Essential Viewing Feature Article Review

Top Ten Studio Ghibli Films

In the wake of the passing of Studio Ghibli co-founder Isao Takahata, and ahead of Studio Ponoc’s Mary and the Witch’s Flower, out for a limited release this week, here at Film Enthusiast we wanted to celebrate the work of Japan’s master anime directors throughout the years. Although it must be stated that no anime is a bad anime, many carry different themes and are valuable to spectators for various reasons, whether sentimental or aesthetic. These, in our view, are ten of the best Studio Ghibli feature films you can find.

  1. The Tale of Princess Kaguya (Isao Takahata, 2013)

Takahata’s swansong is a carefully crafted story based on 10th-century Japanese folklore. It tells the story of a tiny girl who is found in a bamboo shoot in the mountains – nicknamed ‘Little Bamboo’, she grows into a beautiful princess and moves to the capital, but soon discovers that the constraints of her regal lifestyle are more than she can bear. The film was widely acclaimed as a masterpiece on its release, owing to its charcoal-like drawings, fine colours and sympathetic characters. At nearly 140 minutes, Princess Kaguya requires patience, but it pays off: after all, it received an Oscar nomination for Best Animated Feature in 2015, and bears all of Takahata’s sensitivity to mankind, nature and spiritual life that hallmarks his work.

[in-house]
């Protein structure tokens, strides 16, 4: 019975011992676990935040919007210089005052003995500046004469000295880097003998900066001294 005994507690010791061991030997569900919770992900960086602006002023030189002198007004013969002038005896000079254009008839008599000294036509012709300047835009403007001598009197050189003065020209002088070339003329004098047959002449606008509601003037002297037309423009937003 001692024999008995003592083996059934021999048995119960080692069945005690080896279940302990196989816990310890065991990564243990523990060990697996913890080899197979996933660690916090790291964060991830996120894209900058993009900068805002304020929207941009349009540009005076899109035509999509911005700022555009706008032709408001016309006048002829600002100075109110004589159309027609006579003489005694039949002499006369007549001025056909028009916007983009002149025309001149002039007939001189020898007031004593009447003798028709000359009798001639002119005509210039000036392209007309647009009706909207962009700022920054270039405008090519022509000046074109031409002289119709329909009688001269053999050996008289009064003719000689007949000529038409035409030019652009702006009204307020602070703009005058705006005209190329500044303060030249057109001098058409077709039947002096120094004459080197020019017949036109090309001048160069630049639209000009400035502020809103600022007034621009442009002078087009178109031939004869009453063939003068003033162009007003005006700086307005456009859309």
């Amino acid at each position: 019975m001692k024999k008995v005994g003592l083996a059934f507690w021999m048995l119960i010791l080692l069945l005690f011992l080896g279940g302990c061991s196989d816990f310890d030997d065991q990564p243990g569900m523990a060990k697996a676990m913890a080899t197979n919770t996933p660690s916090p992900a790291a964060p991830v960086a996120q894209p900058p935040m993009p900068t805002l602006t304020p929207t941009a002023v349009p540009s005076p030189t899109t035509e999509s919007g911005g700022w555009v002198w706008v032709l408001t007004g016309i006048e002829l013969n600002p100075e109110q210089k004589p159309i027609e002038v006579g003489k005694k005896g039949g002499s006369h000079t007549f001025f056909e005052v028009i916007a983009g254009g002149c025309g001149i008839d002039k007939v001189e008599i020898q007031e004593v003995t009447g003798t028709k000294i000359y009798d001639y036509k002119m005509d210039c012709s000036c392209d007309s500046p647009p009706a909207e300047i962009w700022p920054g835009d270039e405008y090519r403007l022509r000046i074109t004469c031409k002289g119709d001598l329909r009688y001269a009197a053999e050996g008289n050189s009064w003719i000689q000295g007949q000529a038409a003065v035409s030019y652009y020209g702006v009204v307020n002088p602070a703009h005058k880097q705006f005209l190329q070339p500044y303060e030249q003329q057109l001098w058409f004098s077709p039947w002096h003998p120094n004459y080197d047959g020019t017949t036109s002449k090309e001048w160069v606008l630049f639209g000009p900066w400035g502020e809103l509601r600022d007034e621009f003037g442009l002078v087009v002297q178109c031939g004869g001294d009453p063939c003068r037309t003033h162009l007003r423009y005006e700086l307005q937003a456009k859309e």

1. Nausicaä of the Valley of the Wind (Hayao Miyazaki, 1984)

Nausicaä is the story of a princess with a social conscience, who is forced to take arms against an invading threat in order to save humanity. Accompanied by a feisty creature companion and guided by her own courage and resourcefulness, Nausicaä braves the post-apocalyptic conditions of Earth in an effort to bring peace between warring kingdoms and between man & nature. An early Studio Ghibli film with a strong ecological message, Nausicaä  shows that Ghibli was already full of unique ideas and arresting visuals even at their genesis. While computer-aided design has greatly assisted animation in the years since its release, the hand-drawn element still lives on in Ghibli films today, and is reminiscent of the manga series that the film was originally based on.

  1. Howl’s Moving Castle (Hayao Miyazaki, 2004)

Widely regarded as one of the most imaginative works of Hayao Miyazaki, this film teaches us to look beyond appearances and appreciate people for who they truly are. Plain, hardworking Sophie, who toils in her parents’ hat shop, is one day cursed by a witch and forced to seek out help from Howl and his companions in the mysterious moving castle. The narrative at times seems a little convoluted, incongruous with the easy, comical characters that inhabit the magical kingdom. However, it is an entertaining and visually spectacular film which is satisfying as a children’s fantasy.

  1. My Neighbour Totoro (Hayao Miyazaki, 1988)

Everyone loves Totoro. It’s a seminal work of the Ghibli catalogue and instantly recognisable for its loveable Totoro figure, adored throughout Japan and the face of the Studio Ghibli museum in Mitaka, Tokyo. It is the story of two young girls, Satsuki and Mei, who live in the country with their father. who is taking care of them while their ailing mother has an extended stay in a faraway hospital. Mei one day discovers Totoro, king of the enchanted creatures of the wood, and their friendship develops. Widely regarded as the film that has propelled Ghibli to the status of an international brand, Totoro is essential viewing.